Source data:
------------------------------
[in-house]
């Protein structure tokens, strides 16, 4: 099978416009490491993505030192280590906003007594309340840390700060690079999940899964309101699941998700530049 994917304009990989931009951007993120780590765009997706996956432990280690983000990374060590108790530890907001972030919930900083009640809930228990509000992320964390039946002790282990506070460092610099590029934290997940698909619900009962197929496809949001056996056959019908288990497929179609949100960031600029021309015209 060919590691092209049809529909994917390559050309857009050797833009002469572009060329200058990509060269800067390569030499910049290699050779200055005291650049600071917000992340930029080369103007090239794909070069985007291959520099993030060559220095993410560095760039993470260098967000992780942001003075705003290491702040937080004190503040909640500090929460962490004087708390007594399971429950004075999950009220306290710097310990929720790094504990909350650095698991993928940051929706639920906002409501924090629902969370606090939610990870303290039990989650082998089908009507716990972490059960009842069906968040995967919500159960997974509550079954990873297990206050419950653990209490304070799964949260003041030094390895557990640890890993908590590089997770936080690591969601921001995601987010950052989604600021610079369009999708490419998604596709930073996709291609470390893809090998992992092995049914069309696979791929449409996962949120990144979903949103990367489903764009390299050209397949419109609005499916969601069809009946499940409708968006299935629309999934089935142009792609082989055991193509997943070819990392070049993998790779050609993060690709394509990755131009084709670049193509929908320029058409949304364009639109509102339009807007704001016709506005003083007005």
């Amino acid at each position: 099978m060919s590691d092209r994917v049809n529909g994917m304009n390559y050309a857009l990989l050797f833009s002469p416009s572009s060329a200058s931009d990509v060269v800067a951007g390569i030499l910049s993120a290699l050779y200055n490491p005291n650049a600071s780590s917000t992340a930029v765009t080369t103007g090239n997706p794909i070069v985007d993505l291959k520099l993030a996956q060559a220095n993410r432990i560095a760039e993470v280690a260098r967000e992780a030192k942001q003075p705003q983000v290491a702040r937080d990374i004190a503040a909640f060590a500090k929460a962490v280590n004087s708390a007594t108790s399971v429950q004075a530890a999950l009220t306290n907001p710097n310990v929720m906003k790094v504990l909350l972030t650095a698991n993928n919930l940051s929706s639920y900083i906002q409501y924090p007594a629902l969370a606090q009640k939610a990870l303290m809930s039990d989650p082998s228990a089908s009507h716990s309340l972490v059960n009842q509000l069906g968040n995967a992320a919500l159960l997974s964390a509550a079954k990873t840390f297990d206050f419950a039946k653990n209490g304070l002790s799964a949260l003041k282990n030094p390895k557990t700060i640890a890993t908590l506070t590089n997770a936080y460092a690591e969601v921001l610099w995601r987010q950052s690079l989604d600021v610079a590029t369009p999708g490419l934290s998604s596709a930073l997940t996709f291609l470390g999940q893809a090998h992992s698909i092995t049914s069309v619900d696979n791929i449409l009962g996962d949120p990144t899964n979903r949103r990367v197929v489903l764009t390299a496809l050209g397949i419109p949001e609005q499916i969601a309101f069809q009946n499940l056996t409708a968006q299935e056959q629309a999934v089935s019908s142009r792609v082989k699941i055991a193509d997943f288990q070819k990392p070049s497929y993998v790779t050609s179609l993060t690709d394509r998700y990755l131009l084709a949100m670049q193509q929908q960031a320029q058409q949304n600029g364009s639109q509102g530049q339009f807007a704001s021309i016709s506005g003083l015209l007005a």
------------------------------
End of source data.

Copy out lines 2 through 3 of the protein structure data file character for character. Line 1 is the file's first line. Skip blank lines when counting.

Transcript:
């Protein structure tokens, strides 16, 4: 099978416009490491993505030192280590906003007594309340840390700060690079999940899964309101699941998700530049 994917304009990989931009951007993120780590765009997706996956432990280690983000990374060590108790530890907001972030919930900083009640809930228990509000992320964390039946002790282990506070460092610099590029934290997940698909619900009962197929496809949001056996056959019908288990497929179609949100960031600029021309015209 060919590691092209049809529909994917390559050309857009050797833009002469572009060329200058990509060269800067390569030499910049290699050779200055005291650049600071917000992340930029080369103007090239794909070069985007291959520099993030060559220095993410560095760039993470260098967000992780942001003075705003290491702040937080004190503040909640500090929460962490004087708390007594399971429950004075999950009220306290710097310990929720790094504990909350650095698991993928940051929706639920906002409501924090629902969370606090939610990870303290039990989650082998089908009507716990972490059960009842069906968040995967919500159960997974509550079954990873297990206050419950653990209490304070799964949260003041030094390895557990640890890993908590590089997770936080690591969601921001995601987010950052989604600021610079369009999708490419998604596709930073996709291609470390893809090998992992092995049914069309696979791929449409996962949120990144979903949103990367489903764009390299050209397949419109609005499916969601069809009946499940409708968006299935629309999934089935142009792609082989055991193509997943070819990392070049993998790779050609993060690709394509990755131009084709670049193509929908320029058409949304364009639109509102339009807007704001016709506005003083007005």
């Amino acid at each position: 099978m060919s590691d092209r994917v049809n529909g994917m304009n390559y050309a857009l990989l050797f833009s002469p416009s572009s060329a200058s931009d990509v060269v800067a951007g390569i030499l910049s993120a290699l050779y200055n490491p005291n650049a600071s780590s917000t992340a930029v765009t080369t103007g090239n997706p794909i070069v985007d993505l291959k520099l993030a996956q060559a220095n993410r432990i560095a760039e993470v280690a260098r967000e992780a030192k942001q003075p705003q983000v290491a702040r937080d990374i004190a503040a909640f060590a500090k929460a962490v280590n004087s708390a007594t108790s399971v429950q004075a530890a999950l009220t306290n907001p710097n310990v929720m906003k790094v504990l909350l972030t650095a698991n993928n919930l940051s929706s639920y900083i906002q409501y924090p007594a629902l969370a606090q009640k939610a990870l303290m809930s039990d989650p082998s228990a089908s009507h716990s309340l972490v059960n009842q509000l069906g968040n995967a992320a919500l159960l997974s964390a509550a079954k990873t840390f297990d206050f419950a039946k653990n209490g304070l002790s799964a949260l003041k282990n030094p390895k557990t700060i640890a890993t908590l506070t590089n997770a936080y460092a690591e969601v921001l610099w995601r987010q950052s690079l989604d600021v610079a590029t369009p999708g490419l934290s998604s596709a930073l997940t996709f291609l470390g999940q893809a090998h992992s698909i092995t049914s069309v619900d696979n791929i449409l009962g996962d949120p990144t899964n979903r949103r990367v197929v489903l764009t390299a496809l050209g397949i419109p949001e609005q499916i969601a309101f069809q009946n499940l056996t409708a968006q299935e056959q629309a999934v089935s019908s142009r792609v082989k699941i055991a193509d997943f288990q070819k990392p070049s497929y993998v790779t050609s179609l993060t690709d394509r998700y990755l131009l084709a949100m670049q193509q929908q960031a320029q058409q949304n600029g364009s639109q509102g530049q339009f807007a704001s021309i016709s506005g003083l015209l007005a």